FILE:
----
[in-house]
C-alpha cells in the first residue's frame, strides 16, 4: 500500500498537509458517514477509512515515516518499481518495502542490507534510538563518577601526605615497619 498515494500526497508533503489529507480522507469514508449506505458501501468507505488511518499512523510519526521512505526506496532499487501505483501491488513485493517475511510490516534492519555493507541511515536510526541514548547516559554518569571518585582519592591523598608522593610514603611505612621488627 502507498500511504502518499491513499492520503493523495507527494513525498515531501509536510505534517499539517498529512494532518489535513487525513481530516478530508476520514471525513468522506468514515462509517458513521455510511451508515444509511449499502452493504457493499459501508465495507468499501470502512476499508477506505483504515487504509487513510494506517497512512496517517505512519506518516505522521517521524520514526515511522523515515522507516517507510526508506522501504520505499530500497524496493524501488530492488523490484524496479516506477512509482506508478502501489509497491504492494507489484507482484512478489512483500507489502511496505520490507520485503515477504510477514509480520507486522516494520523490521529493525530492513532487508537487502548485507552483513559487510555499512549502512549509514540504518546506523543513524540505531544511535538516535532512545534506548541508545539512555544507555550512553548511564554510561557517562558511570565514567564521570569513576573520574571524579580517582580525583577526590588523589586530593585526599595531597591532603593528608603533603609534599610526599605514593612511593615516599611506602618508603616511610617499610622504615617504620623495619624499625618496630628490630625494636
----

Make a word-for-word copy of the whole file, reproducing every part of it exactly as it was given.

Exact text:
[in-house]
C-alpha cells in the first residue's frame, strides 16, 4: 500500500498537509458517514477509512515515516518499481518495502542490507534510538563518577601526605615497619 498515494500526497508533503489529507480522507469514508449506505458501501468507505488511518499512523510519526521512505526506496532499487501505483501491488513485493517475511510490516534492519555493507541511515536510526541514548547516559554518569571518585582519592591523598608522593610514603611505612621488627 502507498500511504502518499491513499492520503493523495507527494513525498515531501509536510505534517499539517498529512494532518489535513487525513481530516478530508476520514471525513468522506468514515462509517458513521455510511451508515444509511449499502452493504457493499459501508465495507468499501470502512476499508477506505483504515487504509487513510494506517497512512496517517505512519506518516505522521517521524520514526515511522523515515522507516517507510526508506522501504520505499530500497524496493524501488530492488523490484524496479516506477512509482506508478502501489509497491504492494507489484507482484512478489512483500507489502511496505520490507520485503515477504510477514509480520507486522516494520523490521529493525530492513532487508537487502548485507552483513559487510555499512549502512549509514540504518546506523543513524540505531544511535538516535532512545534506548541508545539512555544507555550512553548511564554510561557517562558511570565514567564521570569513576573520574571524579580517582580525583577526590588523589586530593585526599595531597591532603593528608603533603609534599610526599605514593612511593615516599611506602618508603616511610617499610622504615617504620623495619624499625618496630628490630625494636